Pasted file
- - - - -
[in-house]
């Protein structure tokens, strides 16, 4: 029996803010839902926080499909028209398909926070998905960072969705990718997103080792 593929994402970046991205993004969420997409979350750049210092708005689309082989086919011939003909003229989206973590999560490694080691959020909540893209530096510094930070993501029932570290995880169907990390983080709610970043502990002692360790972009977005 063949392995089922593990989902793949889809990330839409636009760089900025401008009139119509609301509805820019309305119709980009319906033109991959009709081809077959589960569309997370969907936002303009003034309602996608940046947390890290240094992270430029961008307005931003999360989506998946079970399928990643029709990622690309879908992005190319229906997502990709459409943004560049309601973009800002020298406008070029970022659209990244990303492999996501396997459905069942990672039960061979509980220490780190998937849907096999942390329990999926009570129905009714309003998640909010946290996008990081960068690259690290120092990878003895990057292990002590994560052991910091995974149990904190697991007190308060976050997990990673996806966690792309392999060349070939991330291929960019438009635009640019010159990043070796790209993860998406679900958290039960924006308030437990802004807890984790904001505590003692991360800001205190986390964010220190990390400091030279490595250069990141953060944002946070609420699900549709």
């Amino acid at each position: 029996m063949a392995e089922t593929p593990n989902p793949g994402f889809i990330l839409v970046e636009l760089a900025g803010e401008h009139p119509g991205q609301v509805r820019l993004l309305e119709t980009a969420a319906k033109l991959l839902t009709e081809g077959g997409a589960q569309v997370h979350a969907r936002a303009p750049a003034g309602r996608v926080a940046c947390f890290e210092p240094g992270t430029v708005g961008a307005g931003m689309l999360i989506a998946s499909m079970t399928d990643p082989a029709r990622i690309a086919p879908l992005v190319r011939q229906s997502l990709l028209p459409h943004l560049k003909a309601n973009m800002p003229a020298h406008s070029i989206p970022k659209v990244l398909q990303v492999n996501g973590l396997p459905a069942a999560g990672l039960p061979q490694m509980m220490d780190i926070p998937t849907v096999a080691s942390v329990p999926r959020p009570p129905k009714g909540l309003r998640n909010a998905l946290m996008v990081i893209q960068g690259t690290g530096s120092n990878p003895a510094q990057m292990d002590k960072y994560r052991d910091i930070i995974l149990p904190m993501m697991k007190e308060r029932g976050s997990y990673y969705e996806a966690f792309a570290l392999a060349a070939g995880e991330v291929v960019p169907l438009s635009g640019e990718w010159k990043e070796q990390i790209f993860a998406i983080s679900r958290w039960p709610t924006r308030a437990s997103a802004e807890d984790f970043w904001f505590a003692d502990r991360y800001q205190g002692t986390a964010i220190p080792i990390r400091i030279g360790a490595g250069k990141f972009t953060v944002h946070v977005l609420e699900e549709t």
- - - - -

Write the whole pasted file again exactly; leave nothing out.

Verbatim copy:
[in-house]
């Protein structure tokens, strides 16, 4: 029996803010839902926080499909028209398909926070998905960072969705990718997103080792 593929994402970046991205993004969420997409979350750049210092708005689309082989086919011939003909003229989206973590999560490694080691959020909540893209530096510094930070993501029932570290995880169907990390983080709610970043502990002692360790972009977005 063949392995089922593990989902793949889809990330839409636009760089900025401008009139119509609301509805820019309305119709980009319906033109991959009709081809077959589960569309997370969907936002303009003034309602996608940046947390890290240094992270430029961008307005931003999360989506998946079970399928990643029709990622690309879908992005190319229906997502990709459409943004560049309601973009800002020298406008070029970022659209990244990303492999996501396997459905069942990672039960061979509980220490780190998937849907096999942390329990999926009570129905009714309003998640909010946290996008990081960068690259690290120092990878003895990057292990002590994560052991910091995974149990904190697991007190308060976050997990990673996806966690792309392999060349070939991330291929960019438009635009640019010159990043070796790209993860998406679900958290039960924006308030437990802004807890984790904001505590003692991360800001205190986390964010220190990390400091030279490595250069990141953060944002946070609420699900549709």
């Amino acid at each position: 029996m063949a392995e089922t593929p593990n989902p793949g994402f889809i990330l839409v970046e636009l760089a900025g803010e401008h009139p119509g991205q609301v509805r820019l993004l309305e119709t980009a969420a319906k033109l991959l839902t009709e081809g077959g997409a589960q569309v997370h979350a969907r936002a303009p750049a003034g309602r996608v926080a940046c947390f890290e210092p240094g992270t430029v708005g961008a307005g931003m689309l999360i989506a998946s499909m079970t399928d990643p082989a029709r990622i690309a086919p879908l992005v190319r011939q229906s997502l990709l028209p459409h943004l560049k003909a309601n973009m800002p003229a020298h406008s070029i989206p970022k659209v990244l398909q990303v492999n996501g973590l396997p459905a069942a999560g990672l039960p061979q490694m509980m220490d780190i926070p998937t849907v096999a080691s942390v329990p999926r959020p009570p129905k009714g909540l309003r998640n909010a998905l946290m996008v990081i893209q960068g690259t690290g530096s120092n990878p003895a510094q990057m292990d002590k960072y994560r052991d910091i930070i995974l149990p904190m993501m697991k007190e308060r029932g976050s997990y990673y969705e996806a966690f792309a570290l392999a060349a070939g995880e991330v291929v960019p169907l438009s635009g640019e990718w010159k990043e070796q990390i790209f993860a998406i983080s679900r958290w039960p709610t924006r308030a437990s997103a802004e807890d984790f970043w904001f505590a003692d502990r991360y800001q205190g002692t986390a964010i220190p080792i990390r400091i030279g360790a490595g250069k990141f972009t953060v944002h946070v977005l609420e699900e549709t």